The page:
Fraser was the representative for Minnesota’s 5th congressional district and was a Democrat. He served from 1963 to 1978.
Fraser is shown as a purple triangle ▲ in our ideology-leadership chart below. Each dot was a member of the House of Representatives in 1978 positioned according to our ideology score (left to right) and our leadership score (leaders are toward the top).
The chart is based on the bills Fraser sponsored and cosponsored from Jan 3, 1973 to Oct 15, 1978. See full analysis methodology.
Fraser was the primary sponsor of 13 bills that were enacted. The most recent include:
- H.R. 4717 (95th): A bill to amend the United Nations Participation Act of 1945 to halt the importation of Rhodesian chrome.
- H.R. 4025 (95th): A bill to amend the United Nations Participation Act of 1945 to halt the importation of Rhodesian chrome.
- H.R. 4024 (95th): A bill to amend the United Nations Participation Act of 1945 to halt the importation of Rhodesian chrome.
- H.R. 4027 (95th): A bill to amend the United Nations Participation Act of 1945 to halt the importation of Rhodesian chrome.
- H.R. 4026 (95th): A bill to amend the United Nations Participation Act of 1945 to halt the importation of Rhodesian chrome.
- H.R. 5457 (94th): A bill to authorize U.S. payment to the United Nations for expenses of the United Nations peacekeeping forces in the Middle East, and for other purposes.
- H.R. 2083 (94th): A bill to amend the Food Stamp Act of 1964.
Does 13 not sound like a lot? Very few bills are ever enacted — most legislators sponsor only a handful that are signed into law. But there are other legislative activities that we don’t track that are also important, including offering amendments, committee work and oversight of the other branches, and constituent services.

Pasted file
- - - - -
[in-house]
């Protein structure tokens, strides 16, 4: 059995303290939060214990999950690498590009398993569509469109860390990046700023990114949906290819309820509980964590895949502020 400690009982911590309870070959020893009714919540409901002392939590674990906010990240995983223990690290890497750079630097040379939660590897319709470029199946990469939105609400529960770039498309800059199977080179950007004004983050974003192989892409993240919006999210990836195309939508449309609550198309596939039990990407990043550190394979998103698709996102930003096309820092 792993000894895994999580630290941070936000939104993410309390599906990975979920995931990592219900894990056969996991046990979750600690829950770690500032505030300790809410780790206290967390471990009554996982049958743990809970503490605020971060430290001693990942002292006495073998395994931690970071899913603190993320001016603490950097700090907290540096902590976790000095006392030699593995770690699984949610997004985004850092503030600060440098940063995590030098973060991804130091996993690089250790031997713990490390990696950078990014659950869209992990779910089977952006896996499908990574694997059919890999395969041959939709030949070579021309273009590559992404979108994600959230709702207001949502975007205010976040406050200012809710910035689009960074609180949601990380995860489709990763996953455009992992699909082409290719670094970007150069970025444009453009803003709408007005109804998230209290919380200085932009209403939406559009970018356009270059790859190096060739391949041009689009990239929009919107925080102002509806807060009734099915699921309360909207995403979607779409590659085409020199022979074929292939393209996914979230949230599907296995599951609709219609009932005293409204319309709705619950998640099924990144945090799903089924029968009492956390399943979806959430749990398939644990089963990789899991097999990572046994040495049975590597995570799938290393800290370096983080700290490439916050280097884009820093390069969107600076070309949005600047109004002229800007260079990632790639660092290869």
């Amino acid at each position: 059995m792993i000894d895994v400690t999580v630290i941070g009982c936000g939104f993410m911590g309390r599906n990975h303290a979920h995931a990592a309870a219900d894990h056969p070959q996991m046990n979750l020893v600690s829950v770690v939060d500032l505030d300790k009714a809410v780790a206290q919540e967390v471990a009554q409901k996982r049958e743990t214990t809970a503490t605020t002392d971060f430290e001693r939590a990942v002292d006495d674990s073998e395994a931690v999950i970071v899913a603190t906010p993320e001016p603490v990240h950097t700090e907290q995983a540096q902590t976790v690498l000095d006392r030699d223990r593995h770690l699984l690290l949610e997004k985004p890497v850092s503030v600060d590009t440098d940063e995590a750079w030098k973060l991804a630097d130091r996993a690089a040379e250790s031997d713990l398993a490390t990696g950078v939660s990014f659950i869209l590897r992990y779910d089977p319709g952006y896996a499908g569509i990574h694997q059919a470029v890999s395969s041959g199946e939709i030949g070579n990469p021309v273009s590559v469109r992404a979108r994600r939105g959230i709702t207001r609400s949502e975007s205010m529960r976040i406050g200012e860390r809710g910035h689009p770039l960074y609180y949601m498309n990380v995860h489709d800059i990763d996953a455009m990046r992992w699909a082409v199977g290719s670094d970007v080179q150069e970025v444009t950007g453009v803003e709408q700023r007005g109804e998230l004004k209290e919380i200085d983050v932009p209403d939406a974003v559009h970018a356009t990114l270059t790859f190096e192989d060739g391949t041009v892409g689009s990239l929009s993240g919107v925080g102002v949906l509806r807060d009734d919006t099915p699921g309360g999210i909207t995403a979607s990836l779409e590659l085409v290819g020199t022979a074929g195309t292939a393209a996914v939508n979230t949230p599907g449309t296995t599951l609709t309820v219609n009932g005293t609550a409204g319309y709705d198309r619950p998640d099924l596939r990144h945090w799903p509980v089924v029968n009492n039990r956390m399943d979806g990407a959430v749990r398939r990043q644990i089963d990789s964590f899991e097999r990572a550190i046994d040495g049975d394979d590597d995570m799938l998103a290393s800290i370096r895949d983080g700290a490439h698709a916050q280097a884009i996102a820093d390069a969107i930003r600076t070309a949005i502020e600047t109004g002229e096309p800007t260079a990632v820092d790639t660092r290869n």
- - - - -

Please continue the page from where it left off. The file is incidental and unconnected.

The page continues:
We consider a bill enacted if one of the following is true: a) it is enacted itself, b) it has a companion bill in the other chamber (as identified by Congress) which was enacted, or c) if at least about half of its provisions were incorporated into bills that were enacted (as determined by an automated text analysis, applicable beginning with bills in the 110th Congress).
Fraser sponsored bills primarily in these issue areas:
Social Welfare (18%) International Affairs (18%) Energy (13%) Government Operations and Politics (13%) Public Lands and Natural Resources (11%) Foreign Trade and International Finance (11%) Health (9%) Taxation (7%)
Recently Introduced Bills
Fraser recently introduced the following legislation:
- H.Res. 1441 (95th): A resolution relating to the restoration and use, as the City Museum …
- H.R. 14374 (95th): A bill to ensure an independent budget for the District of Columbia …
- H.R. 14373 (95th): A bill to restrict political activity of officers and employees of the …
- H.R. 14296 (95th): Anti-Inflation Tax Reduction Act
- H.Res. 1395 (95th): A resolution relating to the need to establish a Museum of the …
- H.Res. 1378 (95th): A resolution relative to the preservation and restoration of Rhodes Tavern, located …
- H.Res. 1352 (95th): A resolution urging the United States and Canada to cooperate in their …
View All » | View Cosponsors »
Most legislation has no activity after being introduced.
From Jan 1963 to Oct 1978, Fraser missed 1,033 of 6,086 roll call votes, which is 17.0%. This is much worse than the median of 8.8% among the lifetime records of representatives serving in Oct 1978. The chart below reports missed votes over time.
We don’t track why legislators miss votes, but it’s often due to medical absenses, major life events, and running for higher office.
|Time Period||Votes Eligible||Missed Votes||Percent||Percentile|
The information on this page is originally sourced from a variety of materials, including:
- unitedstates/congress-legislators, a community project gathering congressional information
- United States Congressional Roll Call Voting Records, 1789-1990 by Howard L. Rosenthal and Keith T. Poole.
- Martis’s “The Historical Atlas of Political Parties in the United States Congress”, via Keith Poole’s roll call votes data set, for political party affiliation for Members of Congress from 1789 through about year 2000
- GovInfo.gov, for sponsored bills